Gonzales nodded. He knew from Traynor's Advisor that communal decision-making was the norm at Halo, but he hadn't imagined it would be so thoroughgoing.
"Next to Lizzie is Doctor Charley Hughes," Showalter said. "He will be doing the surgical procedure to upgrade your neural sockets, Doctor Heywood." The man said, "Hello" and looked intently at Gonzales and Diana. His sparse gray hair stood up in spikes; his face was pale, thin, deeply-lined. He had been smoking constantly since they arrived, one hand cupping a cigarillo, the other supporting the smoke-saver ball at the cigarillo's burning end.
"And Doctor Eric Chow," she said. The black man next to Charley Hughes smiled. Chow was a big man with hands the size of small shovels; he had a round face, very dark skin, a broad nose and big lips; he wore his hair cropped short. Showalter said, "He heads the Neuro-Ontic Studies Group and is Doctor Hughes's primary consultant on the treatment planned for Jerry Chapman."
She paused and turned to the screen showing the IC members. A window opened at the left side of the screen, and a figure appeared. Its arms and torso were clothed in gold; its face shimmered with a formless brightness. Around its head and shoulders, a nimbus flared, red, blue, yellow, and green.
"Hello, everyone" the figure said. "And welcome, Doctor and Mister Gonzales. I am a localized manifestation of Aleph—a simulacrum for your convenience and mine."
Gonzales noticed that next to him, Diana was smiling, while all around him there was silence, as all in the room and on the screen were intently watching the screen.
The IC's viewing window had closed, but the simulacrum's portion remained—in it, the creature of light sat watching. Showalter, Horn, Diana, Lizzie, Charley, and Gonzales sat around the table.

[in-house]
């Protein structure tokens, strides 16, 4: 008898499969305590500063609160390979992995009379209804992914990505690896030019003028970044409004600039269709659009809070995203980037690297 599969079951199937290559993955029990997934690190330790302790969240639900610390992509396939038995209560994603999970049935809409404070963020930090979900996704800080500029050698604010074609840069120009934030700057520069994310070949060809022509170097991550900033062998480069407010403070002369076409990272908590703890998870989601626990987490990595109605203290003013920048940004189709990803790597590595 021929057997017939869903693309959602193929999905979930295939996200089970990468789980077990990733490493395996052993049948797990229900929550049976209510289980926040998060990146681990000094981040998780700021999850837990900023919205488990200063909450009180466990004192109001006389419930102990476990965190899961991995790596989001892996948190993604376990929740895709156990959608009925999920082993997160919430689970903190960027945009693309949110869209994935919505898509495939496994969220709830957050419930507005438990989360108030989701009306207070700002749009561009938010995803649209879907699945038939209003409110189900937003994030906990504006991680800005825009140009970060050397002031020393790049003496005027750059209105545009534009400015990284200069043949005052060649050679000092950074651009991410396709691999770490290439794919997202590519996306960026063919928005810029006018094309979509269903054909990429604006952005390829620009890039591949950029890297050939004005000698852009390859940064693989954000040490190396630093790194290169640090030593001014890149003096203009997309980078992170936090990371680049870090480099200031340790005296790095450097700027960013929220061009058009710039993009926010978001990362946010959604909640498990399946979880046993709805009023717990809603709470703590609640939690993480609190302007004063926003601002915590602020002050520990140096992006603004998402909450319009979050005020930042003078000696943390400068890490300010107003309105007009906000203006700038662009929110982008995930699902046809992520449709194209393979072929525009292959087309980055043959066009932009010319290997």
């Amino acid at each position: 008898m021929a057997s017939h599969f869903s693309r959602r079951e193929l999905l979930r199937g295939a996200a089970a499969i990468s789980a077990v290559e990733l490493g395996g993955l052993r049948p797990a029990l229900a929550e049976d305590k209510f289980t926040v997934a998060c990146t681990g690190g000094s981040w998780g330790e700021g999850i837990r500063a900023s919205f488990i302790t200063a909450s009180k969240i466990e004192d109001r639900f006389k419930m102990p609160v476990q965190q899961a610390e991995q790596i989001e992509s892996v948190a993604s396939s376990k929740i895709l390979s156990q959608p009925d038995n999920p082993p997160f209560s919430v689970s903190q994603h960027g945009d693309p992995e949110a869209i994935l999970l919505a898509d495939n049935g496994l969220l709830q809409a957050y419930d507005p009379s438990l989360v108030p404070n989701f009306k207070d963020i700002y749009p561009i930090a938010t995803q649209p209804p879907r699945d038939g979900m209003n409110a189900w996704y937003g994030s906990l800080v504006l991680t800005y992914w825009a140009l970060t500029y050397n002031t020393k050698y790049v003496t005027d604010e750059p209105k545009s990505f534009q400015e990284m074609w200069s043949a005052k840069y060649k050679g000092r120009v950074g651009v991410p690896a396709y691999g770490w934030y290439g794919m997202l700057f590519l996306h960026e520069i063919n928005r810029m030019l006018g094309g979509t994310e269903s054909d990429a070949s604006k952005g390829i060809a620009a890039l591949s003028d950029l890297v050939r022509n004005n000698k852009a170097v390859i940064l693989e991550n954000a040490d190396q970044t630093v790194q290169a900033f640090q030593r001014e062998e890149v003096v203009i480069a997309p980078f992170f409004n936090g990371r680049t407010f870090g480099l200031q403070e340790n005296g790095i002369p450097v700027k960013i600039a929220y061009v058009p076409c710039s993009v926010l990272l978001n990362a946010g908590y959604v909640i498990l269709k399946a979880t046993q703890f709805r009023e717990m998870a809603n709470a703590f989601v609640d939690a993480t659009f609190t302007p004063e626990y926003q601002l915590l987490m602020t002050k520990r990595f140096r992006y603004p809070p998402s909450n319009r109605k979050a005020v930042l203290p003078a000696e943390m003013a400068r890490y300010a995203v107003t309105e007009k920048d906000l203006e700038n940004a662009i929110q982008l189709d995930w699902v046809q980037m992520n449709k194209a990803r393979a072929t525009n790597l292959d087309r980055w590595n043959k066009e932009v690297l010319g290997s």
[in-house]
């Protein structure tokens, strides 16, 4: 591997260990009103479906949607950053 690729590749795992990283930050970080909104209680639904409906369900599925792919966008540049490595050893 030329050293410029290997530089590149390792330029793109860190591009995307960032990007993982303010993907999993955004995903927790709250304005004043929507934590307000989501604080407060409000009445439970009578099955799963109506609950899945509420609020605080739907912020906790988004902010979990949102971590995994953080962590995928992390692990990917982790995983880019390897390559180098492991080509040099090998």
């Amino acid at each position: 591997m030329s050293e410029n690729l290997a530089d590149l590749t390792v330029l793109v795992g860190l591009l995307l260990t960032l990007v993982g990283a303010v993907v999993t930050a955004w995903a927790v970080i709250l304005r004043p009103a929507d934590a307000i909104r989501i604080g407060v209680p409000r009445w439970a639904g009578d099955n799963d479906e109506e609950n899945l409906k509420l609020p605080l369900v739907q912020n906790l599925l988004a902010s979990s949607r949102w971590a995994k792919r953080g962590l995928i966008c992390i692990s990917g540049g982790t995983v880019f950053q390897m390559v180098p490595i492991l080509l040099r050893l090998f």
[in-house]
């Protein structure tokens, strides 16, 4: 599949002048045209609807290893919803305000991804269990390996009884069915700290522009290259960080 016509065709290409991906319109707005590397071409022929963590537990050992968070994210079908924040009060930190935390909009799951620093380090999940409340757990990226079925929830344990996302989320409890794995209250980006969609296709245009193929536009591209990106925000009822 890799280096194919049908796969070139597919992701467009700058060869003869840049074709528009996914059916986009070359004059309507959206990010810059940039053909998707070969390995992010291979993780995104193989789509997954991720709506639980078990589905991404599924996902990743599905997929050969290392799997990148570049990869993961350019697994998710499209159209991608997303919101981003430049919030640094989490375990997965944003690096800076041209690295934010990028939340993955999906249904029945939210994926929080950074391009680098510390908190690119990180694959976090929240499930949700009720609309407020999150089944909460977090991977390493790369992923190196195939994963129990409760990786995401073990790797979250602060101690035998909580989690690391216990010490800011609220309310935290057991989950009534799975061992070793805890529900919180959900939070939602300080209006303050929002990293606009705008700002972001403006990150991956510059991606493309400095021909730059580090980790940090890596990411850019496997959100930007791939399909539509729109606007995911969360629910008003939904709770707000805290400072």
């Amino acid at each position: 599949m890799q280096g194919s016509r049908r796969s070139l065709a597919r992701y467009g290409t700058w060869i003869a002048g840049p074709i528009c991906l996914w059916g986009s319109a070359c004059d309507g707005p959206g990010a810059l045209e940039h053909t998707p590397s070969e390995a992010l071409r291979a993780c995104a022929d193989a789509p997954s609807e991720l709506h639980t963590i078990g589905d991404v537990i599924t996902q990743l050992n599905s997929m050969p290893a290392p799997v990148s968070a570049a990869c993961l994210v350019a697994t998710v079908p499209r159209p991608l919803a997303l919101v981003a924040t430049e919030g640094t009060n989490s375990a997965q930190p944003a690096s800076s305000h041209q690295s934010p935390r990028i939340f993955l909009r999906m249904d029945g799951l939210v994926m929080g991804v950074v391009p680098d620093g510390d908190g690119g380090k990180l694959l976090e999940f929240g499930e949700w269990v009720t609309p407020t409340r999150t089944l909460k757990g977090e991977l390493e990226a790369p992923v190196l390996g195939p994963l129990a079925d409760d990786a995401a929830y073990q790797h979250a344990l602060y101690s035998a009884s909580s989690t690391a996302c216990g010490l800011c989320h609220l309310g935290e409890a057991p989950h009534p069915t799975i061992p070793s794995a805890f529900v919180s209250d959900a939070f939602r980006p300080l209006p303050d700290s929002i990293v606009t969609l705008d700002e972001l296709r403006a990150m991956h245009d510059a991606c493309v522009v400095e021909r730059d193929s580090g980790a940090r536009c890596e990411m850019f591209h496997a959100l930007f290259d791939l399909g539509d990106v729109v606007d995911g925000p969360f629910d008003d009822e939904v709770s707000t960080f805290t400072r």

Showalter said, "This is Chow's meeting, and I won't say much in it. However, I should remind you of certain realities. This project does not have high priority in the overall context of SenTrax's responsibilities to Halo City; thus, while we support this experiment's humanitarian goals, we are not prepared to delay other projects."
Horn said, "We cannot divert a significant amount of people to promulgation and we are not or do not want to encourage any behaviors which might adversely impact other SenTrax outcomes."
Lizzie laughed, and Gonzales, poker-faced, looked at her and thought, yeah, this guy's laughable all right. Gonzales recognized the performative chatter of the bureaucratic ape, a mixture of scrambled syntax and pretentious buzzwords—language meant to manipulate or mindfuck, not enlighten or amuse.
Horn, frowning at Lizzie, said, "If the operation becomes problematized, threatening to seriously impact other more essentialized Halo priorities, then we require immediate resolution through proper SenTrax procedures."
Showalter said, "If you screw up, we shut you down." She nodded to Horn, and they both stood and left.
Lizzie said, "You notice they held off on the heavy stuff until the collective had cleared the screen."
Charley asked, "Do you want to call them on it? They're in violation of the group's compact."
"No," she said. "I expected all that." She looked at Diana and Gonzales and said, "Doctor Chow, your show."
"Thank you," Chow said. His voice was oddly high-pitched for such a big man; Gonzales had been expecting something on the order of a basso profundo. Chow said, "In the late twentieth century, the idea emerged of a person's identity as something transferrable. People spoke, in the idiom of the time, of 'downloading' a person." On the screen, where the IC had been, appeared a cartoon drawing of a nude woman, her expression stunned, the top of her skull covered with a metal cap. From the cap a thick metal cable led to a large black cabinet faced with arrays of blinking lights.